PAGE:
The baby was born at 10:04 a.m. Her Apgar scores were 8 then 9. After she came out and they put her on my chest, I could see her little eyes looking side to side, side to side; it was so cute! I guess her breathing was going fine at the very first, but then she decided to stop for a bit. They said they were going to run her off to the nursery. At that, she let out a huge wail, and she was able to stay. It was at that point, that mom was coming back from her knitting in the waiting room, and she walked in to find a little baby! Because the baby couldn’t be on my chest, and I was too exhausted to talk or move, I told my husband to tell my mom to go be by the baby on the baby table (I wanted him to be by me). I figured if I couldn’t be with the baby, I would want my mom there.

I’ve always torn with the other babies, but this time I didn’t! I couldn’t believe it. I stretched a bit, but wasn’t bleeding and didn’t need stitches. I can’t tell you how much better I’ve felt in recovery. So much of the pain is from tearing, I’ve decided. (6)

The baby was our biggest at 8 pounds 2 ounces and 20 inches long (E was barely shy of 8 pounds; the girls were both 7). This pregnancy was my longest by 8 hours and 45 minutes (E was born 3 days early; S was started on her due date due to lack of amniotic fluid; I started into labor on A’s due date, but she didn’t come until 1:22 a.m. the next day). The labor was my longest at 9 hours and 20 minutes (E came 8 hours after my water broke at home; S came 4 hours after they broke my water; A came 21 minutes after they broke my water, but I guess I’d started into labor about 7-8 hours before she came). You can also say I felt like I was in labor the ENTIRE week before having this baby when we went to the hospital early Sunday morning the week before. I was so tired of having (mini) contractions!

Postpartum Adjustments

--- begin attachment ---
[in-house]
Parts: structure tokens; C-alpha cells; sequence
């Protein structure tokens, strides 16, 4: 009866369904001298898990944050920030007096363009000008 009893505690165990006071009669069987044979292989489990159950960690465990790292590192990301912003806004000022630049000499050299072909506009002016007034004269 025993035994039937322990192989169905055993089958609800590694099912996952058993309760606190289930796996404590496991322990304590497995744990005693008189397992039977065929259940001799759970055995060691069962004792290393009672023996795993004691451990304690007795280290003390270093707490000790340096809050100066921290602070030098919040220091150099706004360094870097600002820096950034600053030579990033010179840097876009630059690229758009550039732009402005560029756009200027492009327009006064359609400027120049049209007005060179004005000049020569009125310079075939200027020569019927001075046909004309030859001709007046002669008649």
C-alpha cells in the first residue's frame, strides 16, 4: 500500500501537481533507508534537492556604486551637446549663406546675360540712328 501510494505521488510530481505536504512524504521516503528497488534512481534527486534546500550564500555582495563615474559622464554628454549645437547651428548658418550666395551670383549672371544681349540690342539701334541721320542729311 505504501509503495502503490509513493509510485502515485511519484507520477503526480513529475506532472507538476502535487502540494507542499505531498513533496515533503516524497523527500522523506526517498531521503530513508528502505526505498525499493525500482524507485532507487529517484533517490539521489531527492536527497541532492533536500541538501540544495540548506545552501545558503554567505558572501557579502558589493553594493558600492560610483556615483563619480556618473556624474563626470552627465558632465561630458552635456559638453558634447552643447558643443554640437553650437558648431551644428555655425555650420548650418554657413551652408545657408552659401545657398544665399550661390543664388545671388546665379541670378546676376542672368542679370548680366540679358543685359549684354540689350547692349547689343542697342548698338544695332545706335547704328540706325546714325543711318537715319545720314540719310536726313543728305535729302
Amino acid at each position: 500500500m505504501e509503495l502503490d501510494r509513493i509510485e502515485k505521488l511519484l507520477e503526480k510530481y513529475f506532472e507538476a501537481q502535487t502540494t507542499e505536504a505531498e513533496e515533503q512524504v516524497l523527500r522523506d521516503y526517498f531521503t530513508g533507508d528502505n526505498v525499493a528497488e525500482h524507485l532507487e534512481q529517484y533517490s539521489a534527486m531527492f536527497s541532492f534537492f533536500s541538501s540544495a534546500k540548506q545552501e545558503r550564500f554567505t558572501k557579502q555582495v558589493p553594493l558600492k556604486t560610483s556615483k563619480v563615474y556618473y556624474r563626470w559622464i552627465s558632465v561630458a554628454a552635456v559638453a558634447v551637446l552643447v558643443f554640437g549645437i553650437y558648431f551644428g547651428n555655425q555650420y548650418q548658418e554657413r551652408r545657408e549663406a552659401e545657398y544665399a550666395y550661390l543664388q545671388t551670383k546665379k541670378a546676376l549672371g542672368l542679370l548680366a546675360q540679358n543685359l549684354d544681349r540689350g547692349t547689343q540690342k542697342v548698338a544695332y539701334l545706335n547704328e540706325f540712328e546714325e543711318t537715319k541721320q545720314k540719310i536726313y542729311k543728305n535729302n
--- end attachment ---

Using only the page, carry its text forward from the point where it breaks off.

She seems to be a social sleeper (likes to sleep around everyone in the light). She’s also a bad sleeper. Last night I didn’t get to bed until 3:00 because she wouldn’t go to bed. She gets really mad if she doesn’t have the binky. It seems like our other kids weren’t bad sleepers until at least a week or two after being home. She’ll fall asleep, wake up, fall asleep, wake up. She’s had some gas and some burps, so something’s not quite settling right with her. There was also some mucous in her spit up one time. I wonder if she was this bad at the hospital, but I just didn’t know because the nursery had her much of the time. (My husband had a cold, so he stayed home as much as he could; so, I sent baby to the nursery so I could sleep).

In her first 2 days of life she had only 2 wet diapers, and the nurses were getting a little concerned. Dr. F (pediatrician) said that her urine could be orange, but it was okay, but indicated some dehydration. She just wanted to see some wet diapers (2-3) in the next day. My milk was coming in, so I hoped that would help. Last night, she still hadn’t had another wet diaper, so I thought I’d try putting her hand in warm water. After about 30 minutes, it worked! We were so glad. She had 2 more in the night and more today, so it looks like she’s doing fine.